Analysis of clinicopathologic predictors of oncologic outcome provides insight into the natural history of surgically managed papillary renal cell carcinoma

Vitaly Margulis, Pheroze Tamboli, Surena F. Matin, David A. Swanson, Christopher G. Wood

Research output: Contribution to journalArticle

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Abstract

BACKGROUND. To gain further insight into the natural history of papillary renal cell carcinoma (pRCC), the authors evaluated oncologic impact of important clinical and pathologic prognostic factors and performed survival analyses in a large group of contemporary patients surgically treated for pRCC. METHODS. The institutional nephrectomy database was searched for patients who were managed with radical or partial nephrectomy for pRCC or clear cell RCC (cRCC) from 1994 to 2006. RESULTS. A total of 2157 patients with pRCC (n = 245) or cRCC (n = 1912) met protocol inclusion criteria. Kaplan-Meier analyses revealed equivalent 5-year cancer-specific survival (CSS) in the nonmetastatic pRCC patient group and revealed significantly decreased CSS in pRCC patients with distant metastases compared with matched cRCC patient cohorts. Presence of venous tumor thrombus was associated with a significant decrease in CSS and was an independent prognostic feature in pRCC patient cohort but not in patients with cRCC (5-year CSS pRCC = 35%; cRCC = 66%; P = .012). Patients with pRCC were at a significantly increased risk of harboring metastatic lymph nodes compared with patients with cRCC (13% and 8.6%, respectively; P = .019); however, presence of lymph node metastases in patients with pRCC was associated with a relatively indolent disease course (5-year CSS pRCC = 65%; cRCC = 19%; P = .029). CONCLUSIONS. The authors demonstrated significant differences in presentation, prognostic features, and patient outcomes among papillary and clear cell histologic subtypes of RCC. The authors' findings may potentially link unique molecular genetics that have been reported in pRCCs to its distinct clinical behavior.

Original languageEnglish (US)
Pages (from-to)1480-1488
Number of pages9
JournalCancer
Volume112
Issue number7
DOIs
StatePublished - Apr 1 2008

Fingerprint

Natural History
Renal Cell Carcinoma
Survival
Neoplasms
Nephrectomy
Lymph Nodes
Neoplasm Metastasis
Kaplan-Meier Estimate
Survival Analysis
Molecular Biology
Thrombosis
Databases

Keywords

  • Cancer specific survival
  • Lymph node metastases
  • Papillary renal cell carcinoma
  • Radical nephrectomy
  • Venous tumor thrombus

ASJC Scopus subject areas

  • Cancer Research
  • Oncology

Cite this

Analysis of clinicopathologic predictors of oncologic outcome provides insight into the natural history of surgically managed papillary renal cell carcinoma. / Margulis, Vitaly; Tamboli, Pheroze; Matin, Surena F.; Swanson, David A.; Wood, Christopher G.

In: Cancer, Vol. 112, No. 7, 01.04.2008, p. 1480-1488.

Research output: Contribution to journalArticle

Margulis, Vitaly ; Tamboli, Pheroze ; Matin, Surena F. ; Swanson, David A. ; Wood, Christopher G. / Analysis of clinicopathologic predictors of oncologic outcome provides insight into the natural history of surgically managed papillary renal cell carcinoma. In: Cancer. 2008 ; Vol. 112, No. 7. pp. 1480-1488.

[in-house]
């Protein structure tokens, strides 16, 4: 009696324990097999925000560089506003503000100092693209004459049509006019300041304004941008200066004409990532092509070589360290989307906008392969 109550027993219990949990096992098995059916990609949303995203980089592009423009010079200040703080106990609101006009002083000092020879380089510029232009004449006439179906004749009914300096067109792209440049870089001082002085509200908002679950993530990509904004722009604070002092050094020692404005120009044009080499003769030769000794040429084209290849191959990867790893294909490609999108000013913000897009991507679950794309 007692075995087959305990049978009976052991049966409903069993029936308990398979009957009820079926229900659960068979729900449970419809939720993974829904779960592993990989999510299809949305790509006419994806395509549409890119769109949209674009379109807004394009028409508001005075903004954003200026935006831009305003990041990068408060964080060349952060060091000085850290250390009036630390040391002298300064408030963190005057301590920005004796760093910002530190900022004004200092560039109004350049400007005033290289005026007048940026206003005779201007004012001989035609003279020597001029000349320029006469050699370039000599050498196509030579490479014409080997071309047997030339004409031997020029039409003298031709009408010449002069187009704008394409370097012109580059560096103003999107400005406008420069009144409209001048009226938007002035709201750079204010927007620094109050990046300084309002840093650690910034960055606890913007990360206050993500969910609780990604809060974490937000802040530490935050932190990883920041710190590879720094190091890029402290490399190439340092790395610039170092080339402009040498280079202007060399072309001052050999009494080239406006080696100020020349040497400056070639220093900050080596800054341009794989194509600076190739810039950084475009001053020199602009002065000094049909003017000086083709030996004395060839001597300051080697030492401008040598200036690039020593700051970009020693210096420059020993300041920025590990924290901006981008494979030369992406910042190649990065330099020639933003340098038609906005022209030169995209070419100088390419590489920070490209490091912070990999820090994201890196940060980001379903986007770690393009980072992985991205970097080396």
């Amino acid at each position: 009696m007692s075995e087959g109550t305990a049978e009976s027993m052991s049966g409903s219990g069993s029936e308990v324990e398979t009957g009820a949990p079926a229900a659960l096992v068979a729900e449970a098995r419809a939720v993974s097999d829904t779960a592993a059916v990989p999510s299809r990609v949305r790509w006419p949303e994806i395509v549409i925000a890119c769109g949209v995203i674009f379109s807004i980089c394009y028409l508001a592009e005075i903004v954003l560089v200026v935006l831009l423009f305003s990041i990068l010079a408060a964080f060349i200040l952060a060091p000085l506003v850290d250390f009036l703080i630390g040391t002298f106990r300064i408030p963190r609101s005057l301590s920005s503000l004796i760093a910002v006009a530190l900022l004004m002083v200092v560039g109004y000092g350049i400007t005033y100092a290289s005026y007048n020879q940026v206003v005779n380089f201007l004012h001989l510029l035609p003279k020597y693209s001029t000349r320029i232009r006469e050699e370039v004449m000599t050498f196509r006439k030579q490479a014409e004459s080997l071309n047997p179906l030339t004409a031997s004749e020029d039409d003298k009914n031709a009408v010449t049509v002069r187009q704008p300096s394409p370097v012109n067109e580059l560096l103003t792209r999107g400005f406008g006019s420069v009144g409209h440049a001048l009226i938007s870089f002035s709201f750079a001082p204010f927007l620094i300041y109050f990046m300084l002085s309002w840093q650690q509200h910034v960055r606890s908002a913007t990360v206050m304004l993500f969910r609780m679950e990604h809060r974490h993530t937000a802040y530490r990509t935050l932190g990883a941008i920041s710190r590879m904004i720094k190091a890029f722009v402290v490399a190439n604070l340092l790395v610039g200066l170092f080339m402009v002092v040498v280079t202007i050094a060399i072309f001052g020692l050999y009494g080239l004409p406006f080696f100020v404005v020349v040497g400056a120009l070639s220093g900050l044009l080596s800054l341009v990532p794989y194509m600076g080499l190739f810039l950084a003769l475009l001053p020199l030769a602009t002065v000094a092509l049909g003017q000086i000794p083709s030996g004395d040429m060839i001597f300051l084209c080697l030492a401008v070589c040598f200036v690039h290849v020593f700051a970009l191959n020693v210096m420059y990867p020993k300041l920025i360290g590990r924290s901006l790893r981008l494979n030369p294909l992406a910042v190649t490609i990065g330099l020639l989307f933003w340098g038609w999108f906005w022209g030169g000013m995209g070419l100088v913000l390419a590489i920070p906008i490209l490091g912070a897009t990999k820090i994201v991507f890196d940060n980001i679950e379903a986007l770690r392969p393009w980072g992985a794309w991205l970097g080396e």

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abstract = "BACKGROUND. To gain further insight into the natural history of papillary renal cell carcinoma (pRCC), the authors evaluated oncologic impact of important clinical and pathologic prognostic factors and performed survival analyses in a large group of contemporary patients surgically treated for pRCC. METHODS. The institutional nephrectomy database was searched for patients who were managed with radical or partial nephrectomy for pRCC or clear cell RCC (cRCC) from 1994 to 2006. RESULTS. A total of 2157 patients with pRCC (n = 245) or cRCC (n = 1912) met protocol inclusion criteria. Kaplan-Meier analyses revealed equivalent 5-year cancer-specific survival (CSS) in the nonmetastatic pRCC patient group and revealed significantly decreased CSS in pRCC patients with distant metastases compared with matched cRCC patient cohorts. Presence of venous tumor thrombus was associated with a significant decrease in CSS and was an independent prognostic feature in pRCC patient cohort but not in patients with cRCC (5-year CSS pRCC = 35{\%}; cRCC = 66{\%}; P = .012). Patients with pRCC were at a significantly increased risk of harboring metastatic lymph nodes compared with patients with cRCC (13{\%} and 8.6{\%}, respectively; P = .019); however, presence of lymph node metastases in patients with pRCC was associated with a relatively indolent disease course (5-year CSS pRCC = 65{\%}; cRCC = 19{\%}; P = .029). CONCLUSIONS. The authors demonstrated significant differences in presentation, prognostic features, and patient outcomes among papillary and clear cell histologic subtypes of RCC. The authors' findings may potentially link unique molecular genetics that have been reported in pRCCs to its distinct clinical behavior.",